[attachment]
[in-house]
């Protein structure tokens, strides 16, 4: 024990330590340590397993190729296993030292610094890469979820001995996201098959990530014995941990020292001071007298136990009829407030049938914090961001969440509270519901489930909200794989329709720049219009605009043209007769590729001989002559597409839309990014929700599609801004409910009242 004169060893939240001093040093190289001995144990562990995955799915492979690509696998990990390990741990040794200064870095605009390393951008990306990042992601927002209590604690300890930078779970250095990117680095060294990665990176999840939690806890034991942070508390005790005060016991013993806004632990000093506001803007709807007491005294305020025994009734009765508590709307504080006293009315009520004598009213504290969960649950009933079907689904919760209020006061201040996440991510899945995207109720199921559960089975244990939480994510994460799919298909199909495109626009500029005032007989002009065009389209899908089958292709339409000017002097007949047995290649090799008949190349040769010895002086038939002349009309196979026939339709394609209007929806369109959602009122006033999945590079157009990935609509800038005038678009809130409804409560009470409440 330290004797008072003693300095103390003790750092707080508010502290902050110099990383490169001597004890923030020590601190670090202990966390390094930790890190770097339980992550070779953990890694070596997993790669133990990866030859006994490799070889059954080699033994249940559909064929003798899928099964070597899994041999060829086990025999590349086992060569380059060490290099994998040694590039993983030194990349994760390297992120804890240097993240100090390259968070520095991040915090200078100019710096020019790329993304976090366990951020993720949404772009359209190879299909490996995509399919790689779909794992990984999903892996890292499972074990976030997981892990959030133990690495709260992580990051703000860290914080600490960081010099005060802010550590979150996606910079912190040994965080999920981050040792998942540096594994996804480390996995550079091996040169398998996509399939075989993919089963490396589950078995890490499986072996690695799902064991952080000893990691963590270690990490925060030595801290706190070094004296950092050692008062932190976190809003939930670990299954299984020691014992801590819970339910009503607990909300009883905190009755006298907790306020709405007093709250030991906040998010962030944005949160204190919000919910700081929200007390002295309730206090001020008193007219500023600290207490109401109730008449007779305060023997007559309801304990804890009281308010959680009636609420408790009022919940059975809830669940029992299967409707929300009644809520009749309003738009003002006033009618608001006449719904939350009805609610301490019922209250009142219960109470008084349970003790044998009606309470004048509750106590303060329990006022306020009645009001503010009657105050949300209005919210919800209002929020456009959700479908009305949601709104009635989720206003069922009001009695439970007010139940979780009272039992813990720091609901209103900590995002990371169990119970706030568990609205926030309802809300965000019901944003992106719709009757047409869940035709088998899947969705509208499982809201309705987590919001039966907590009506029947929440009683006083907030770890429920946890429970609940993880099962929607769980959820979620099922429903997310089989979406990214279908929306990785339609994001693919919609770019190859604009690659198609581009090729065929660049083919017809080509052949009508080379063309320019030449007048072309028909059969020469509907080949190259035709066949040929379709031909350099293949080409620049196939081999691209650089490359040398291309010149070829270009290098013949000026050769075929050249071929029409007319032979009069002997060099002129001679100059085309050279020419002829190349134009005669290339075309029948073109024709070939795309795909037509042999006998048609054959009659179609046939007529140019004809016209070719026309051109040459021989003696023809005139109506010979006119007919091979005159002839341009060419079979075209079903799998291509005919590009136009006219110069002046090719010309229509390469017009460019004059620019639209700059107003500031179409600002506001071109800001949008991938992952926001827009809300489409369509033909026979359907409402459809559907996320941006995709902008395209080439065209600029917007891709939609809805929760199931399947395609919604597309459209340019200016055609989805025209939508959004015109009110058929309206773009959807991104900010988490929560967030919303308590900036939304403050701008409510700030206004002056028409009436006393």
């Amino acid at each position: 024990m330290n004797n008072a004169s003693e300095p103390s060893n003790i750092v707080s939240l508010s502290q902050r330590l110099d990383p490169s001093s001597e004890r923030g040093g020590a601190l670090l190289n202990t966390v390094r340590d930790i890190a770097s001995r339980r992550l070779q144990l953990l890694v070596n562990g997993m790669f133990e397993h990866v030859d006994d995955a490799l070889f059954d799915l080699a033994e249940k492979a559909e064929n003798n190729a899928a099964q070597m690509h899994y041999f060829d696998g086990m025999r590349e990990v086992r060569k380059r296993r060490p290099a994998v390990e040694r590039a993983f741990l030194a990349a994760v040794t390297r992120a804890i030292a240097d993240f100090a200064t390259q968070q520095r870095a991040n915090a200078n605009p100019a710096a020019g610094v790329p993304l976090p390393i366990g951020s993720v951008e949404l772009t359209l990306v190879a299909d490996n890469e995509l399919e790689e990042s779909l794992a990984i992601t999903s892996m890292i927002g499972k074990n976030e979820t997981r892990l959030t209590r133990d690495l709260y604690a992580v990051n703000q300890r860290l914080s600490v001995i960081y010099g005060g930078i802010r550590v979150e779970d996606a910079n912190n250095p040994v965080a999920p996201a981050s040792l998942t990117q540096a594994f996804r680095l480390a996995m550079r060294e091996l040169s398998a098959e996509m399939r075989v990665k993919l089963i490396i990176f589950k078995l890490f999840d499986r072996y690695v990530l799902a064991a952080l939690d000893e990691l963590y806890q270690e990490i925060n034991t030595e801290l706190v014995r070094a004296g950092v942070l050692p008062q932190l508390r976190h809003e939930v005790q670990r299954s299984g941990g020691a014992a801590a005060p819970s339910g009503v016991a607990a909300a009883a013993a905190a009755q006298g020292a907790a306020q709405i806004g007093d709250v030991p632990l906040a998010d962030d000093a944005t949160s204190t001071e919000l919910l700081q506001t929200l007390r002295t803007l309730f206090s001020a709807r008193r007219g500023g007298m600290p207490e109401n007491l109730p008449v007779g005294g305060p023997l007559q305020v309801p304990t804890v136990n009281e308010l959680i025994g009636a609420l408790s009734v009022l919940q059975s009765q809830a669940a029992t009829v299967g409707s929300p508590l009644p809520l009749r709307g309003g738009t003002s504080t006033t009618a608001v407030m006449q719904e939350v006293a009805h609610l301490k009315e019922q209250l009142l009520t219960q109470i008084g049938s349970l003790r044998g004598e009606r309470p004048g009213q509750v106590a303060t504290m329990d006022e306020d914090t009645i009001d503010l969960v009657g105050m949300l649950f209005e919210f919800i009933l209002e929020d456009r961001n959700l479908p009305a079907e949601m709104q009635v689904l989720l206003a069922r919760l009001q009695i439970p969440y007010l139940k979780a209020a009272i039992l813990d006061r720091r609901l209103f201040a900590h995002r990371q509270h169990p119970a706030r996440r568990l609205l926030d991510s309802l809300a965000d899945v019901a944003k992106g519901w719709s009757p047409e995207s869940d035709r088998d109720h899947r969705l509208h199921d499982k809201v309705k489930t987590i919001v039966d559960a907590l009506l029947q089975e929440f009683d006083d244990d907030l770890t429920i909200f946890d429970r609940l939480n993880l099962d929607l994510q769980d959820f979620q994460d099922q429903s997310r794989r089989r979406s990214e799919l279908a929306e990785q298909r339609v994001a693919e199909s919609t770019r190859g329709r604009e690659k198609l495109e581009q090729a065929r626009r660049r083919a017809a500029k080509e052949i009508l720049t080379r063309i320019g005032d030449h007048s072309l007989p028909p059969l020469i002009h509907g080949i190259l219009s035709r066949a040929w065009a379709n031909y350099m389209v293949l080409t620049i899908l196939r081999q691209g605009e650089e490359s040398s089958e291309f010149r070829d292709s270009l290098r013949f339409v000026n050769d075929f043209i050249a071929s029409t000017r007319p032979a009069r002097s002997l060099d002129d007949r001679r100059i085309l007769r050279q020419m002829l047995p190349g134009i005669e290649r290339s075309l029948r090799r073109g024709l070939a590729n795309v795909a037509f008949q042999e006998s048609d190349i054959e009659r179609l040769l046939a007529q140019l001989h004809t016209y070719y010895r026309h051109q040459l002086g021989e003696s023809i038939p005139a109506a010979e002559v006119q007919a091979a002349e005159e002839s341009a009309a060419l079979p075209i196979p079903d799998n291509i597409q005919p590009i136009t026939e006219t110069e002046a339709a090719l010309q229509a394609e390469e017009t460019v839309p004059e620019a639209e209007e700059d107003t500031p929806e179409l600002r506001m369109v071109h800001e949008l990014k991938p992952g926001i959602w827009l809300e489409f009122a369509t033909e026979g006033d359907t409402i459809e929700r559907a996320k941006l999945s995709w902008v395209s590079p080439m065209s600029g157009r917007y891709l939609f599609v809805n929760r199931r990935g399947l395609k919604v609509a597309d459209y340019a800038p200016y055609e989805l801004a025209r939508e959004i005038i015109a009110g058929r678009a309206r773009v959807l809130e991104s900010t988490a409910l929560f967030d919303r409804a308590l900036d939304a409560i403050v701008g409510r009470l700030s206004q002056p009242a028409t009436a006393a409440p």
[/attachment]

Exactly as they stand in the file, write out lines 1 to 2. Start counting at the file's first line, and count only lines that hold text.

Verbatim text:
[in-house]
């Protein structure tokens, strides 16, 4: 024990330590340590397993190729296993030292610094890469979820001995996201098959990530014995941990020292001071007298136990009829407030049938914090961001969440509270519901489930909200794989329709720049219009605009043209007769590729001989002559597409839309990014929700599609801004409910009242 004169060893939240001093040093190289001995144990562990995955799915492979690509696998990990390990741990040794200064870095605009390393951008990306990042992601927002209590604690300890930078779970250095990117680095060294990665990176999840939690806890034991942070508390005790005060016991013993806004632990000093506001803007709807007491005294305020025994009734009765508590709307504080006293009315009520004598009213504290969960649950009933079907689904919760209020006061201040996440991510899945995207109720199921559960089975244990939480994510994460799919298909199909495109626009500029005032007989002009065009389209899908089958292709339409000017002097007949047995290649090799008949190349040769010895002086038939002349009309196979026939339709394609209007929806369109959602009122006033999945590079157009990935609509800038005038678009809130409804409560009470409440 330290004797008072003693300095103390003790750092707080508010502290902050110099990383490169001597004890923030020590601190670090202990966390390094930790890190770097339980992550070779953990890694070596997993790669133990990866030859006994490799070889059954080699033994249940559909064929003798899928099964070597899994041999060829086990025999590349086992060569380059060490290099994998040694590039993983030194990349994760390297992120804890240097993240100090390259968070520095991040915090200078100019710096020019790329993304976090366990951020993720949404772009359209190879299909490996995509399919790689779909794992990984999903892996890292499972074990976030997981892990959030133990690495709260992580990051703000860290914080600490960081010099005060802010550590979150996606910079912190040994965080999920981050040792998942540096594994996804480390996995550079091996040169398998996509399939075989993919089963490396589950078995890490499986072996690695799902064991952080000893990691963590270690990490925060030595801290706190070094004296950092050692008062932190976190809003939930670990299954299984020691014992801590819970339910009503607990909300009883905190009755006298907790306020709405007093709250030991906040998010962030944005949160204190919000919910700081929200007390002295309730206090001020008193007219500023600290207490109401109730008449007779305060023997007559309801304990804890009281308010959680009636609420408790009022919940059975809830669940029992299967409707929300009644809520009749309003738009003002006033009618608001006449719904939350009805609610301490019922209250009142219960109470008084349970003790044998009606309470004048509750106590303060329990006022306020009645009001503010009657105050949300209005919210919800209002929020456009959700479908009305949601709104009635989720206003069922009001009695439970007010139940979780009272039992813990720091609901209103900590995002990371169990119970706030568990609205926030309802809300965000019901944003992106719709009757047409869940035709088998899947969705509208499982809201309705987590919001039966907590009506029947929440009683006083907030770890429920946890429970609940993880099962929607769980959820979620099922429903997310089989979406990214279908929306990785339609994001693919919609770019190859604009690659198609581009090729065929660049083919017809080509052949009508080379063309320019030449007048072309028909059969020469509907080949190259035709066949040929379709031909350099293949080409620049196939081999691209650089490359040398291309010149070829270009290098013949000026050769075929050249071929029409007319032979009069002997060099002129001679100059085309050279020419002829190349134009005669290339075309029948073109024709070939795309795909037509042999006998048609054959009659179609046939007529140019004809016209070719026309051109040459021989003696023809005139109506010979006119007919091979005159002839341009060419079979075209079903799998291509005919590009136009006219110069002046090719010309229509390469017009460019004059620019639209700059107003500031179409600002506001071109800001949008991938992952926001827009809300489409369509033909026979359907409402459809559907996320941006995709902008395209080439065209600029917007891709939609809805929760199931399947395609919604597309459209340019200016055609989805025209939508959004015109009110058929309206773009959807991104900010988490929560967030919303308590900036939304403050701008409510700030206004002056028409009436006393």